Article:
Building a 360° Photo Viewer in Android 11

Quinn Teh, Engineering Manager


Fieldwire has a 360° photo feature for our users to capture and record a 360° view of their jobsite. These 360° photos can be added to projects, and then viewed on our web, Android, and iOS apps.

On Android, we have been using the Google Play Services’ Panorama API to display the 360° photos. Unfortunately, that API stopped working on Android 11. We suspect that it is due to the introduction of Scoped Storage on Android 11, and the Panorama library not being updated to handle the new requirements. Regardless of the cause, it is an issue that is affecting other Android developers as well, with no workaround that we could find.

Our iOS app has been using a different library by Google - the Google VR SDK, which they have recently replaced with an in-house solution that they built from scratch. We decided to migrate to the Google VR SDK on Android because this was already a production issue affecting our real users, and using that library was the quickest solution available to us at the time.

Initial solution

The first iteration of our solution involved using a VrPanoramaView and calling its loadImageFromBitmap method with the 360° photo bitmap that has been loaded into memory:

    override fun onBitmapFetched(imageUrl: String, primaryView: V, bitmap: Bitmap) {
        // hide our progress indicator
        progressManagingCallback.onBitmapFetched(imageUrl, primaryView, bitmap)

        // pass the bitmap into the VrPanoramaView
        vrView.loadImageFromBitmap(bitmap, null)

This gave us a 360° photo viewer, with the following characteristics:

  • Starts off in the gyroscopic mode (where the user changes the viewing angle by physically turning their device)
  • The gyroscopic viewing mode allows the user to touch-scroll horizontally, but not vertically
  • Has no way for the user to switch to a pure touch-scrolling mode
  • Has a button to toggle Cardboard mode and an Info button that will open a webpage that explains VR view
  • Has a button to toggle fullscreen mode
  • Does not support zooming

It is a “functional” 360° photo viewer, but there are a few tweaks we needed to make in order to ensure an experience similar to what we were previously providing.

Disabling fullscreen and Cardboard modes

First thing’s first, we didn’t need or want to support Cardboard mode at this stage. This also made the Info button obsolete. Furthermore, the fullscreen mode had no value to us because we already made the VrPanoramaView span the entire screen. Fortunately, the VrPanoramaView has a few methods we could call to hide those buttons.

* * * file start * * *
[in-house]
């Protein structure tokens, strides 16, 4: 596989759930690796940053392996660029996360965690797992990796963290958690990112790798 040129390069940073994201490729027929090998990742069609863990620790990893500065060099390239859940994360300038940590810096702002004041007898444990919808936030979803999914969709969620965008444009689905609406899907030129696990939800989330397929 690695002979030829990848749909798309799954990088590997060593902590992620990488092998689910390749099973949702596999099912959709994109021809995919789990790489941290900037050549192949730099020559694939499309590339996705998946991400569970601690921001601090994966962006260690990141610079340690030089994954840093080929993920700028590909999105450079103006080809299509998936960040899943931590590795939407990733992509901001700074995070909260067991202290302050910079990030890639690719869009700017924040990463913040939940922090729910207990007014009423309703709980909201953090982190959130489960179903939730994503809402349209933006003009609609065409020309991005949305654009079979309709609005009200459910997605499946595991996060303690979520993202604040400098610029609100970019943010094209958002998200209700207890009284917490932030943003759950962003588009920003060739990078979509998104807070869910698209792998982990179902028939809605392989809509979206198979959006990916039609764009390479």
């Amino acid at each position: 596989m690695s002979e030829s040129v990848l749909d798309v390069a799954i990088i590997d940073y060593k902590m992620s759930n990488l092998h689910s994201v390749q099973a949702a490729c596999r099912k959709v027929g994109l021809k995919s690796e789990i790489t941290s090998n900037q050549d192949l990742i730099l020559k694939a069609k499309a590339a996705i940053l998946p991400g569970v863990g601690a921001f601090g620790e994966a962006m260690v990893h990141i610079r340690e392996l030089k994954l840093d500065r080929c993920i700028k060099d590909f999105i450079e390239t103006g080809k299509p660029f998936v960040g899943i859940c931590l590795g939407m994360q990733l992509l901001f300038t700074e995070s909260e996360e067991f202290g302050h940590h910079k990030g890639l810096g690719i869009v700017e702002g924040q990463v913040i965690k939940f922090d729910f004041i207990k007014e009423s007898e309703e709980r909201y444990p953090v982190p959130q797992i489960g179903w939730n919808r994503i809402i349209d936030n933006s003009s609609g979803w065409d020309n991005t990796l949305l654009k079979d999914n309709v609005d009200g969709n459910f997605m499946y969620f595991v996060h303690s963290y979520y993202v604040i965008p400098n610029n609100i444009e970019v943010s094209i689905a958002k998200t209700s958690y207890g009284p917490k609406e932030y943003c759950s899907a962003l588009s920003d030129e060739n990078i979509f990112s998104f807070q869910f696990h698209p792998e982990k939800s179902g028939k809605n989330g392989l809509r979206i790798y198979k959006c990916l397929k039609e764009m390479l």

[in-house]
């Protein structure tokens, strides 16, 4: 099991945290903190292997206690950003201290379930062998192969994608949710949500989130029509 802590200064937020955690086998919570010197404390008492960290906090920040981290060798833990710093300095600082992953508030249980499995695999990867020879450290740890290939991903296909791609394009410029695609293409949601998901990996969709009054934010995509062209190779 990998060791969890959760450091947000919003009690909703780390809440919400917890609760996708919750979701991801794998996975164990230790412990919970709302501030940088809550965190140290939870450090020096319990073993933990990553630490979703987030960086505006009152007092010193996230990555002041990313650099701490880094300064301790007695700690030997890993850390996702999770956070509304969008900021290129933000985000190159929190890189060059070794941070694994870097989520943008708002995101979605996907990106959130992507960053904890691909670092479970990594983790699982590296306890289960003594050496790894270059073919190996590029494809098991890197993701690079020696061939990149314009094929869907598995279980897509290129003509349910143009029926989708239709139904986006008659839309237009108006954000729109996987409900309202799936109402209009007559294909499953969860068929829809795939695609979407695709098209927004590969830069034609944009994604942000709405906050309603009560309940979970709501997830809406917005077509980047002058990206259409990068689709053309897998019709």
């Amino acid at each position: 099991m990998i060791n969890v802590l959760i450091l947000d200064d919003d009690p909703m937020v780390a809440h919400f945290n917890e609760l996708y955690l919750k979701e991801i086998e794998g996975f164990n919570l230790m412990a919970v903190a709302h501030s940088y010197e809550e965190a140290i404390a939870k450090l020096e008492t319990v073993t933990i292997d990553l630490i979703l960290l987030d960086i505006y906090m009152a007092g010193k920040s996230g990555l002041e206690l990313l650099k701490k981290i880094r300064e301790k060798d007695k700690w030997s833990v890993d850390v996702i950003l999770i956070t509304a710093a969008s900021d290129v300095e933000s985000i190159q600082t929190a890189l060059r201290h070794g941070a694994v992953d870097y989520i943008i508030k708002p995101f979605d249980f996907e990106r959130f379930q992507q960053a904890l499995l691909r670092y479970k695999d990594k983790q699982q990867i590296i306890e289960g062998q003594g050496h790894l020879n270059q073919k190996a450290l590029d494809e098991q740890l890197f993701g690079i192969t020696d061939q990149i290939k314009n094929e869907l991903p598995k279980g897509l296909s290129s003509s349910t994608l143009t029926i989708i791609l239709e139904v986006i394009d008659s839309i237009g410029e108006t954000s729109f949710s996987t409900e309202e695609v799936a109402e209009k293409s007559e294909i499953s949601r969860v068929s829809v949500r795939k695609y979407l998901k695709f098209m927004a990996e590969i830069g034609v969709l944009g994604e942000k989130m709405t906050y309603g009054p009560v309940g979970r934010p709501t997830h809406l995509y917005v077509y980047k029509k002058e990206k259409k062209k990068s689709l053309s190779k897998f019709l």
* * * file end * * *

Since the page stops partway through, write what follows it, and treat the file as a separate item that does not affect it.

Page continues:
vrView.apply {

Viewing modes

Our original 360° photo viewer starts off in a pure touch-scrolling mode, with a button to toggle to a gyroscopic mode. It also does not allow for touch-scrolling when in gyroscopic mode. This was the default behavior of the Play Services Panorama viewer we were using before.

The VrPanoramaView we are now using has methods to control both behaviors:

    btnVrMode.setOnClickListener {
        when (vrViewMode) {
            VrViewMode.PURE_TOUCH -> {
                vrViewMode = VrViewMode.GYROSCOPE

            VrViewMode.GYROSCOPE -> {
                vrViewMode = VrViewMode.PURE_TOUCH


The code should be mostly self-explanatory.

  • btnVrMode is simply an ImageButton we added on top of the VrPanoramaView
  • VrViewMode is an enum we created to track the current viewing mode of the viewer
  • updateVrToggleButton() is a local function to update the icon being displayed on btnVrMode based on the value of vrViewMode

We use the Android Iconics library for some of our icon resources, and these are the icons we are showing on btnVrMode based on vrViewMode:

    private fun updateVrToggleButton() {
        val icon = when (vrViewMode) {
            VrViewMode.GYROSCOPE -> GoogleMaterial.Icon.gmd_3d_rotation
            VrViewMode.PURE_TOUCH -> GoogleMaterial.Icon.gmd_touch_app

        btnVrMode.background = IconicsDrawable(context, icon)

Note that these are not the exact same icons shown by the Play Services Panorama API that we were previously using, but I believe they are very good approximations for the meaning we’re trying to convey (touch mode vs gyroscopic mode).

Zooming support

Now the last bit of functionality we needed to add to the new viewer is the ability to zoom. This is the high level overview of how we did it:

  1. Created a TouchInterceptingLayout class which extends FrameLayout
  2. Place the VrPanoramaView inside the TouchInterceptingLayout
  3. Override the onInterceptTouchEvent(ev: MotionEvent?): Boolean method in the TouchInterceptingLayout where we pass the MotionEvent to a ScaleGestureDetector
  4. Create a ScaleGestureListener class which extends SimpleOnScaleGestureListener, and use that as the listener for the ScaleGestureDetector mentioned above
  5. In the ScaleGestureListener, override the onScale(detector: ScaleGestureDetector): Boolean method to use the value of detector.scaleFactor to scale the VrPanoramaView to implement a zooming behavior when the user performs a pinch-zoom gesture

My next blog post will go into more detail about how the TouchInterceptingLayout interacts with the VrPanoramaView (which is itself a FrameLayout containing other views and intercepting touch events itself), and how to apply the scaling effect on the VrPanoramaView.